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FAA cuts air traffic control training at aeronautical center in Oklahoma City

Training has been canceled at the Mike Monroney Aeronautical Center in Oklahoma City, which hosts 1,000 students at a time. Classes could resume Oct. 1 if funding becomes available.
by Jennifer Palmer Modified: April 23, 2013 at 9:53 pm •  Published: April 24, 2013
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The Federal Aviation Administration has halted air traffic controller and technician training at the Mike Monroney Aeronautical Center as a result of budget cuts because of sequestration.

Students who were to begin training this spring and summer instead will be invited to attend classes starting Oct. 1, if funding is available, according to Laura Brown, a spokeswoman for the agency.

“The FAA does not anticipate an immediate impact to its future air traffic controller staffing plans; however, if training is not able to resume this fall, the reduced pool of controllers could create facility staffing challenges in the next two to three years,” she said.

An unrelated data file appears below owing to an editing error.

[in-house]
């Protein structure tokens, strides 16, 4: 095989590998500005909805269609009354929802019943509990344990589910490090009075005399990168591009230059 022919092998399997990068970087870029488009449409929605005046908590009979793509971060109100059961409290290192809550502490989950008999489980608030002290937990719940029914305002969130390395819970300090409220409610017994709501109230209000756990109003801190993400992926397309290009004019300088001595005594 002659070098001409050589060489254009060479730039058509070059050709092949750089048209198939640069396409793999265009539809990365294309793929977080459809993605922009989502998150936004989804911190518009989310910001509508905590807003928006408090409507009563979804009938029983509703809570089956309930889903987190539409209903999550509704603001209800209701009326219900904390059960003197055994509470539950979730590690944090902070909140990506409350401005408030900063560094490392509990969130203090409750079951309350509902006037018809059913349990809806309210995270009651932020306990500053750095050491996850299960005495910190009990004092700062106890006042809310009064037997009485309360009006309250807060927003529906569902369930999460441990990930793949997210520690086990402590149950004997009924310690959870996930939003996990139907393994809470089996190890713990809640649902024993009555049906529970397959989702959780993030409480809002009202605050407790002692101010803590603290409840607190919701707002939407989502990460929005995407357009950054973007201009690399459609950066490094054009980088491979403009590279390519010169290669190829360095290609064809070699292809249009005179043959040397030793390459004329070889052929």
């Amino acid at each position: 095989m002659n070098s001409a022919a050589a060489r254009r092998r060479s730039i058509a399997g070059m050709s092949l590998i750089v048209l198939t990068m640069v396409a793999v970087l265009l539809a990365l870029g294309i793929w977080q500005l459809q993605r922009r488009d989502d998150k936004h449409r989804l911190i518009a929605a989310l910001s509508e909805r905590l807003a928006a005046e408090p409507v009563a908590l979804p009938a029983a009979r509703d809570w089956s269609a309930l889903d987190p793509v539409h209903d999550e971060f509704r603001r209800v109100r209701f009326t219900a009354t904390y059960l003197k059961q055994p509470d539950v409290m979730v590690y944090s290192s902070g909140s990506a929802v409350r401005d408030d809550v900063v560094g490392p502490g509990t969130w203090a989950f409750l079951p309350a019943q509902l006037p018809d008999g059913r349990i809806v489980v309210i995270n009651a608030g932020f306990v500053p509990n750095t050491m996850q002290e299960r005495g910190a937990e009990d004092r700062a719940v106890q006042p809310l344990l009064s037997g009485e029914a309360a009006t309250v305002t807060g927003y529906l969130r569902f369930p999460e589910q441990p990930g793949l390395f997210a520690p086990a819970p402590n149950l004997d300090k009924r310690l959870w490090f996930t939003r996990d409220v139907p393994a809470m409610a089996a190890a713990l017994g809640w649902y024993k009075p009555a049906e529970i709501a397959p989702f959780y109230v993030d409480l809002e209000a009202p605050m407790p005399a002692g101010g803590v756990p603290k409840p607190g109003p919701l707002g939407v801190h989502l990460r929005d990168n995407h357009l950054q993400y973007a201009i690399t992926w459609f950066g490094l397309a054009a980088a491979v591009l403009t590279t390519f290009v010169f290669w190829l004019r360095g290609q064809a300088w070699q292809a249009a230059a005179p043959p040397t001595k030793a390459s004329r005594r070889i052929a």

Some students are being allowed to complete their coursework, but the FAA couldn't say how many.

The center, at 6500 S MacArthur Blvd., hosts about 1,000 students at a time.

All FAA air traffic controllers receive their training at the Oklahoma City facility.

More than 300 contract workers at the Mike Monroney center recently received layoff notices, including 224 workers employed by Raytheon Co. and 94 who work for Interim Solutions for Government LLC, known as ISG. The ISG contractors were told the furloughs were temporary.

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by Jennifer Palmer
Investigative Reporter
Jennifer Palmer joined The Oklahoman staff in 2008 and, after five years on the business desk, is now digging deeper through investigative work. She's been recognized with awards in public service reporting and personal column writing. Prior to...
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The FAA does not anticipate an immediate impact to its future air traffic controller staffing plans; however, if training is not able to resume this fall, the reduced pool of controllers could create facility staffing challenges in the next two to three years.”

Laura Brown,

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